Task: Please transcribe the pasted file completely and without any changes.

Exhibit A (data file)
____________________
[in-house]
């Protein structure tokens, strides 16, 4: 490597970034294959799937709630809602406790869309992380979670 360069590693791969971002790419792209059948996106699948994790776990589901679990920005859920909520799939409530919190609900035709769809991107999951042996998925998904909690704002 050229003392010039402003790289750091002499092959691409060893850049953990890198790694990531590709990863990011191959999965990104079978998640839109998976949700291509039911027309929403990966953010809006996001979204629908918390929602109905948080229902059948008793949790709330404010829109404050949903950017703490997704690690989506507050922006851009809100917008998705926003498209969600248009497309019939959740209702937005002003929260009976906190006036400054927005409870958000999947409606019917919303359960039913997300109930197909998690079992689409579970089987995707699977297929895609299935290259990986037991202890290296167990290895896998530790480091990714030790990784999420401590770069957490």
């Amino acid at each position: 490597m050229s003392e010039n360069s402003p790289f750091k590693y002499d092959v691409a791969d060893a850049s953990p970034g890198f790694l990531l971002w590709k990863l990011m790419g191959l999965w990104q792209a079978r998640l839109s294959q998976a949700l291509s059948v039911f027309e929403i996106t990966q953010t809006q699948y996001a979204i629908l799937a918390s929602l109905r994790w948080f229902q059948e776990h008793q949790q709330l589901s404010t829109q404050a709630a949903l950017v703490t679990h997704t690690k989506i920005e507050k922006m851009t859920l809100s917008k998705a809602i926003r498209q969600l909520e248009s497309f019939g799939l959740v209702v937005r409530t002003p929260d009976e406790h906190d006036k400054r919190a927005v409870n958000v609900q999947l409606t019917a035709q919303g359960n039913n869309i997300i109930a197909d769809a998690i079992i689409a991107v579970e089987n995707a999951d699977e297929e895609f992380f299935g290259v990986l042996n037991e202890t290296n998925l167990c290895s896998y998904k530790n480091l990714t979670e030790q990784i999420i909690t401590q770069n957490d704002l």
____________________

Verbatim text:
[in-house]
């Protein structure tokens, strides 16, 4: 490597970034294959799937709630809602406790869309992380979670 360069590693791969971002790419792209059948996106699948994790776990589901679990920005859920909520799939409530919190609900035709769809991107999951042996998925998904909690704002 050229003392010039402003790289750091002499092959691409060893850049953990890198790694990531590709990863990011191959999965990104079978998640839109998976949700291509039911027309929403990966953010809006996001979204629908918390929602109905948080229902059948008793949790709330404010829109404050949903950017703490997704690690989506507050922006851009809100917008998705926003498209969600248009497309019939959740209702937005002003929260009976906190006036400054927005409870958000999947409606019917919303359960039913997300109930197909998690079992689409579970089987995707699977297929895609299935290259990986037991202890290296167990290895896998530790480091990714030790990784999420401590770069957490």
């Amino acid at each position: 490597m050229s003392e010039n360069s402003p790289f750091k590693y002499d092959v691409a791969d060893a850049s953990p970034g890198f790694l990531l971002w590709k990863l990011m790419g191959l999965w990104q792209a079978r998640l839109s294959q998976a949700l291509s059948v039911f027309e929403i996106t990966q953010t809006q699948y996001a979204i629908l799937a918390s929602l109905r994790w948080f229902q059948e776990h008793q949790q709330l589901s404010t829109q404050a709630a949903l950017v703490t679990h997704t690690k989506i920005e507050k922006m851009t859920l809100s917008k998705a809602i926003r498209q969600l909520e248009s497309f019939g799939l959740v209702v937005r409530t002003p929260d009976e406790h906190d006036k400054r919190a927005v409870n958000v609900q999947l409606t019917a035709q919303g359960n039913n869309i997300i109930a197909d769809a998690i079992i689409a991107v579970e089987n995707a999951d699977e297929e895609f992380f299935g290259v990986l042996n037991e202890t290296n998925l167990c290895s896998y998904k530790n480091l990714t979670e030790q990784i999420i909690t401590q770069n957490d704002l």